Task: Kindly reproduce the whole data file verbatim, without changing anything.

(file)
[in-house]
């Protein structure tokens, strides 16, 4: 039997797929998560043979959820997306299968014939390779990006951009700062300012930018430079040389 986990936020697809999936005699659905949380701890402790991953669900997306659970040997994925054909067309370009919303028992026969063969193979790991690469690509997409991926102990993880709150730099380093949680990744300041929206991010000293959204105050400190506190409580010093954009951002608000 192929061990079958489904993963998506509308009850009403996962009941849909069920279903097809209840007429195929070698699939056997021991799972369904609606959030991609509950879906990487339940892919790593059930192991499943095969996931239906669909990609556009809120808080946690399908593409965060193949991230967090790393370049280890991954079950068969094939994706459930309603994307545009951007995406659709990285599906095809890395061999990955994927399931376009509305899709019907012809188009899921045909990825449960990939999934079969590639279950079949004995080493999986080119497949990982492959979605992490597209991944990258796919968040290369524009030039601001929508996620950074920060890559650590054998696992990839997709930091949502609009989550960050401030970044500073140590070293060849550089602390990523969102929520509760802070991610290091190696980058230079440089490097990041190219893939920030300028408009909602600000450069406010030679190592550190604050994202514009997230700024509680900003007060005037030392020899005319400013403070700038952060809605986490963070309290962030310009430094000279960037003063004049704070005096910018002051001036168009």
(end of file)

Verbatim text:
[in-house]
């Protein structure tokens, strides 16, 4: 039997797929998560043979959820997306299968014939390779990006951009700062300012930018430079040389 986990936020697809999936005699659905949380701890402790991953669900997306659970040997994925054909067309370009919303028992026969063969193979790991690469690509997409991926102990993880709150730099380093949680990744300041929206991010000293959204105050400190506190409580010093954009951002608000 192929061990079958489904993963998506509308009850009403996962009941849909069920279903097809209840007429195929070698699939056997021991799972369904609606959030991609509950879906990487339940892919790593059930192991499943095969996931239906669909990609556009809120808080946690399908593409965060193949991230967090790393370049280890991954079950068969094939994706459930309603994307545009951007995406659709990285599906095809890395061999990955994927399931376009509305899709019907012809188009899921045909990825449960990939999934079969590639279950079949004995080493999986080119497949990982492959979605992490597209991944990258796919968040290369524009030039601001929508996620950074920060890559650590054998696992990839997709930091949502609009989550960050401030970044500073140590070293060849550089602390990523969102929520509760802070991610290091190696980058230079440089490097990041190219893939920030300028408009909602600000450069406010030679190592550190604050994202514009997230700024509680900003007060005037030392020899005319400013403070700038952060809605986490963070309290962030310009430094000279960037003063004049704070005096910018002051001036168009």